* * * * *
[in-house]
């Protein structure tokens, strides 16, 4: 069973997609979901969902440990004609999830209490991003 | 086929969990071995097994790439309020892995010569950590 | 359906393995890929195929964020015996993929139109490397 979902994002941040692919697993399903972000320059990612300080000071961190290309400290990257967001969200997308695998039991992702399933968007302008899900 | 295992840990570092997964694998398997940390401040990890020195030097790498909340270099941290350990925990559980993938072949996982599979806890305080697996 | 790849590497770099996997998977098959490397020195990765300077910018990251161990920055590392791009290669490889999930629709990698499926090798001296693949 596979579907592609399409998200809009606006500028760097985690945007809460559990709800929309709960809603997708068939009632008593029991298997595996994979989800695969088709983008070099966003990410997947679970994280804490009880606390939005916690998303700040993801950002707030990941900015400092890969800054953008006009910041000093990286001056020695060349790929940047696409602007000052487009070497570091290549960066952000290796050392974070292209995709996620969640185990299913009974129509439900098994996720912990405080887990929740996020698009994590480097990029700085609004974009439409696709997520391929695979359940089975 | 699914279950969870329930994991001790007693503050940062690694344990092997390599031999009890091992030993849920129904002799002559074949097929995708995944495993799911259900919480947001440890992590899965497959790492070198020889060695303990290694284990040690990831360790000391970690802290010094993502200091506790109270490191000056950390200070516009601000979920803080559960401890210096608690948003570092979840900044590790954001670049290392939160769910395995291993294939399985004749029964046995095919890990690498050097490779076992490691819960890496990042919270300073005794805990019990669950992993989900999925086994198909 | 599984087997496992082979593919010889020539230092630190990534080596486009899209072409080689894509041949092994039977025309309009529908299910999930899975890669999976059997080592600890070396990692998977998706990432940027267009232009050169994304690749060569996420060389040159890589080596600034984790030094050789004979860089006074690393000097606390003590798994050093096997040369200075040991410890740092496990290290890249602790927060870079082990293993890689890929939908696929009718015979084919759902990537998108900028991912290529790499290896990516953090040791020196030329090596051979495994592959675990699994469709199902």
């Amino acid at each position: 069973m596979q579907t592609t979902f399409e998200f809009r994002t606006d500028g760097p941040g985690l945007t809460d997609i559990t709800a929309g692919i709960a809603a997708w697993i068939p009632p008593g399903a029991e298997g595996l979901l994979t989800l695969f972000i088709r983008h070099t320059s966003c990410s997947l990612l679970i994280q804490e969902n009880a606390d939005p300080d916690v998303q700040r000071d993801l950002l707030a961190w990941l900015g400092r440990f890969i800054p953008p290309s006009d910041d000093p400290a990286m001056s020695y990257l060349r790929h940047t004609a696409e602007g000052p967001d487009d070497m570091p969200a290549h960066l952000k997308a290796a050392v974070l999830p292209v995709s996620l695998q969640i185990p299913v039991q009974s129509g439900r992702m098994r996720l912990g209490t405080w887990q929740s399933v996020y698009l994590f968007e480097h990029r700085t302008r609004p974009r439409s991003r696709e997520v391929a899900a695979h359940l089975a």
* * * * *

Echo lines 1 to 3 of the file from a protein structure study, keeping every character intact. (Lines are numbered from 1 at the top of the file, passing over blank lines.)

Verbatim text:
[in-house]
């Protein structure tokens, strides 16, 4: 069973997609979901969902440990004609999830209490991003 | 086929969990071995097994790439309020892995010569950590 | 359906393995890929195929964020015996993929139109490397 979902994002941040692919697993399903972000320059990612300080000071961190290309400290990257967001969200997308695998039991992702399933968007302008899900 | 295992840990570092997964694998398997940390401040990890020195030097790498909340270099941290350990925990559980993938072949996982599979806890305080697996 | 790849590497770099996997998977098959490397020195990765300077910018990251161990920055590392791009290669490889999930629709990698499926090798001296693949 596979579907592609399409998200809009606006500028760097985690945007809460559990709800929309709960809603997708068939009632008593029991298997595996994979989800695969088709983008070099966003990410997947679970994280804490009880606390939005916690998303700040993801950002707030990941900015400092890969800054953008006009910041000093990286001056020695060349790929940047696409602007000052487009070497570091290549960066952000290796050392974070292209995709996620969640185990299913009974129509439900098994996720912990405080887990929740996020698009994590480097990029700085609004974009439409696709997520391929695979359940089975 | 699914279950969870329930994991001790007693503050940062690694344990092997390599031999009890091992030993849920129904002799002559074949097929995708995944495993799911259900919480947001440890992590899965497959790492070198020889060695303990290694284990040690990831360790000391970690802290010094993502200091506790109270490191000056950390200070516009601000979920803080559960401890210096608690948003570092979840900044590790954001670049290392939160769910395995291993294939399985004749029964046995095919890990690498050097490779076992490691819960890496990042919270300073005794805990019990669950992993989900999925086994198909 | 599984087997496992082979593919010889020539230092630190990534080596486009899209072409080689894509041949092994039977025309309009529908299910999930899975890669999976059997080592600890070396990692998977998706990432940027267009232009050169994304690749060569996420060389040159890589080596600034984790030094050789004979860089006074690393000097606390003590798994050093096997040369200075040991410890740092496990290290890249602790927060870079082990293993890689890929939908696929009718015979084919759902990537998108900028991912290529790499290896990516953090040791020196030329090596051979495994592959675990699994469709199902």
């Amino acid at each position: 069973m596979q579907t592609t979902f399409e998200f809009r994002t606006d500028g760097p941040g985690l945007t809460d997609i559990t709800a929309g692919i709960a809603a997708w697993i068939p009632p008593g399903a029991e298997g595996l979901l994979t989800l695969f972000i088709r983008h070099t320059s966003c990410s997947l990612l679970i994280q804490e969902n009880a606390d939005p300080d916690v998303q700040r000071d993801l950002l707030a961190w990941l900015g400092r440990f890969i800054p953008p290309s006009d910041d000093p400290a990286m001056s020695y990257l060349r790929h940047t004609a696409e602007g000052p967001d487009d070497m570091p969200a290549h960066l952000k997308a290796a050392v974070l999830p292209v995709s996620l695998q969640i185990p299913v039991q009974s129509g439900r992702m098994r996720l912990g209490t405080w887990q929740s399933v996020y698009l994590f968007e480097h990029r700085t302008r609004p974009r439409s991003r696709e997520v391929a899900a695979h359940l089975a």